Ancient and Modern Israel Paralleled
Type and Antitype. 1 Corinthians 10:1-11.
This language is clear and the application unmistakable. Verse 11 is the key text because it explains the reason for those which precede it. The experiences of God's people under the Exodus movement were typical of those under the Advent movement. The history of ancient Israel was recorded "for our admonition, upon whom the ends of the world are come." After quoting the above Scripture God's servant wrote: "The experience of Israel, referred to in the above words of the apostle, and as recorded in the 105th and 106th Psalm, contain lessons of warnings that the people of God in these last days especially need to study. I urge that these chapters be read at least once every week."—T.M. 89.
Not All Recorded
Jesus said and did many things which the Holy Spirit did not have recorded in the four gospels. John 20:30, 31; 21:25. Just so there were many things which happened to ancient Israel during their deliverance from Egypt and their journey to the promised land which the Holy Spirit did not have recorded in the books of Exodus, Leviticus, Numbers and Deuteronomy. Our text tells us that only those things were recorded which "happened to them for ensamples" ("types"—Margin) of the experiences of the people of God "upon whom the ends of the world are come." Not all that "happened" was typical, but all that was "written." If all that took place during those 40 years had been recorded it would require a great library to contain it. Everything written in the Scriptures regarding the Exodus movement contains lessons for us.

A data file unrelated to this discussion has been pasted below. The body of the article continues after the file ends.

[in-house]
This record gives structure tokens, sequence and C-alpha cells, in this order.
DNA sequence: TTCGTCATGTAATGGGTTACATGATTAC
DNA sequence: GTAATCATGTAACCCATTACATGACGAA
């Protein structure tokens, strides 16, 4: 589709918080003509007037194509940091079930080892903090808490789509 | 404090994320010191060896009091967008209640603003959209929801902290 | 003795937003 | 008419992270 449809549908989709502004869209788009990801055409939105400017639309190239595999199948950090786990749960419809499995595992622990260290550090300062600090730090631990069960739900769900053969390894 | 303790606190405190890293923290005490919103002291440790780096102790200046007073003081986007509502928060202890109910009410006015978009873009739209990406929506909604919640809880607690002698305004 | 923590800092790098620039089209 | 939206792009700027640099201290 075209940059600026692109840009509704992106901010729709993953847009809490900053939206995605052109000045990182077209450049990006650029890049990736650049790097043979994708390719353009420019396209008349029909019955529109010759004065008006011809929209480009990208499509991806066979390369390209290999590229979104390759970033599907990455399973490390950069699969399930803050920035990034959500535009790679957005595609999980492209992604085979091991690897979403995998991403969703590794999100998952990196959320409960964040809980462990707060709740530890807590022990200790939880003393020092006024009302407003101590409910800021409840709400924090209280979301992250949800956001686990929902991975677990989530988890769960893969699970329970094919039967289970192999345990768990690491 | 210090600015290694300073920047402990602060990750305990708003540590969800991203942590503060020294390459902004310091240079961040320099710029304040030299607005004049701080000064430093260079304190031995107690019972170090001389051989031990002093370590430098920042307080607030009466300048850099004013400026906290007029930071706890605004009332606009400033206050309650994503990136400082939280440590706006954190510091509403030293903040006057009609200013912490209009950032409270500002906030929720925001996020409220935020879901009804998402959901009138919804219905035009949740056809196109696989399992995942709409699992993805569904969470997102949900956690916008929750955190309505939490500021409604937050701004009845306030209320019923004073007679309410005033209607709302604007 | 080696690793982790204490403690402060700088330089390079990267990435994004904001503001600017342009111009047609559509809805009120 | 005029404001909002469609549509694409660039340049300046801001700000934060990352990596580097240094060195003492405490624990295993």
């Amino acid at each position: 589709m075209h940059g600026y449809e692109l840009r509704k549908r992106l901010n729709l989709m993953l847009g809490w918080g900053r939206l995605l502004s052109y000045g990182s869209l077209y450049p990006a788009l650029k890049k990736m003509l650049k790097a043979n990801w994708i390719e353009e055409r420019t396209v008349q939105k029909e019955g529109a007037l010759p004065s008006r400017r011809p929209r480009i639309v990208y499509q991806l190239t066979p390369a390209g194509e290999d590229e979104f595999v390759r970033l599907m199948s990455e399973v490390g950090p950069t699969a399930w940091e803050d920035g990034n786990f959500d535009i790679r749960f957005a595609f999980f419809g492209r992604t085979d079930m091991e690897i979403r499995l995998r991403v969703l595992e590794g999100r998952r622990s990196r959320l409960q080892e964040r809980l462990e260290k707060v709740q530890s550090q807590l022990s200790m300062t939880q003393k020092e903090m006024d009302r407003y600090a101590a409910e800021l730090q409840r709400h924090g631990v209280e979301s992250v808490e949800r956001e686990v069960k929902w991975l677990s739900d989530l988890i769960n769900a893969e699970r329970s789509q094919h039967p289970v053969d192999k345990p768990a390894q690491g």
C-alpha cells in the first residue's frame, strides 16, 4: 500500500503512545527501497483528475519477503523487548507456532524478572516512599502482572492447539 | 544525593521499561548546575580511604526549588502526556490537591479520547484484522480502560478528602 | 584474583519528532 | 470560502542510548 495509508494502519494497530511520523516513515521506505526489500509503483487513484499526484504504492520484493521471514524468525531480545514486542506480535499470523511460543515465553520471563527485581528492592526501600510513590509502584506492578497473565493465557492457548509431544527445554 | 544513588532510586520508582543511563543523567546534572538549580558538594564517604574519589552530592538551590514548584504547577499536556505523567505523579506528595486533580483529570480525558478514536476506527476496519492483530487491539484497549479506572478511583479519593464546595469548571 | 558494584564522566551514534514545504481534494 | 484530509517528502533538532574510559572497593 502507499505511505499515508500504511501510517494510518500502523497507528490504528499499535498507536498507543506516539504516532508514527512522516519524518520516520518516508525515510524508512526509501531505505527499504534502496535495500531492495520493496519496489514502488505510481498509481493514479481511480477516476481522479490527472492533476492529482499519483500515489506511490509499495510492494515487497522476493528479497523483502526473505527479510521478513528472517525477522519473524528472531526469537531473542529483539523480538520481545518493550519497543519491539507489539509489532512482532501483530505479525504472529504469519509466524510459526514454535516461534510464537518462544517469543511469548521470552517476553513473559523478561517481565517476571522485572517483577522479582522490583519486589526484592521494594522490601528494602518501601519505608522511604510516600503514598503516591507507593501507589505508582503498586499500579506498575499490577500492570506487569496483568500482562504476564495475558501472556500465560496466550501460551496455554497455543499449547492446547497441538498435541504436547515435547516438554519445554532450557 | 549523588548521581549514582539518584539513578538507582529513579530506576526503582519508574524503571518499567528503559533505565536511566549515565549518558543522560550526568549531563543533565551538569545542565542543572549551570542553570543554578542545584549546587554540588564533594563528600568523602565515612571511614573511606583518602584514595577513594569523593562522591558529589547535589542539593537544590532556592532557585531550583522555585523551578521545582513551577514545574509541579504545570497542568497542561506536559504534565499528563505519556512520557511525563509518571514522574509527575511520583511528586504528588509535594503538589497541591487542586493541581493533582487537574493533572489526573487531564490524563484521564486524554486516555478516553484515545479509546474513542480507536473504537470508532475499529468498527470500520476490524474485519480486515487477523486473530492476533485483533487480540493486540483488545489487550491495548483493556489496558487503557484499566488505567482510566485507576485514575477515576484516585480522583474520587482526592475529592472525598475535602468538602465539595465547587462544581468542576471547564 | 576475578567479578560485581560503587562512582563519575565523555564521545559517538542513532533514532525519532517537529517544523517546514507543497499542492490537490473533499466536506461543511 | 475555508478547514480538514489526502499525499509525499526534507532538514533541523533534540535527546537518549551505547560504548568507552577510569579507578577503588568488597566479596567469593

Meaning of Type
"By way of example"—R.V. "By way of figure."—R.V. Margin. "But these things occurred to them typically."—Emphatic Diaglott. "All this kept happening to them with a figurative meaning."— Weymouth. Type is defined as "a figure, emblem or symbol; a symbol or figure of something to come; a pattern." Figure is defined as something "to prefigure; to foreshow; to represent by typical or figurative resemblance; a pattern, emblem, type, image, or imitation." A type is a literal representation of a spiritual fact. Baptism is called "a figure" of the resurrection (1 Peter 3:21) the first Adam "the figure of Him who was to come," that is the second Adam (Romans 5:14). "In Adam we have a type of Him whose coming was still future. "—Wey. The earthly sanctuary and its services and priesthood are said to be "a figure" of the heavenly sanctuary and ministration of Christ. Hebrews 9:8, 9, 24.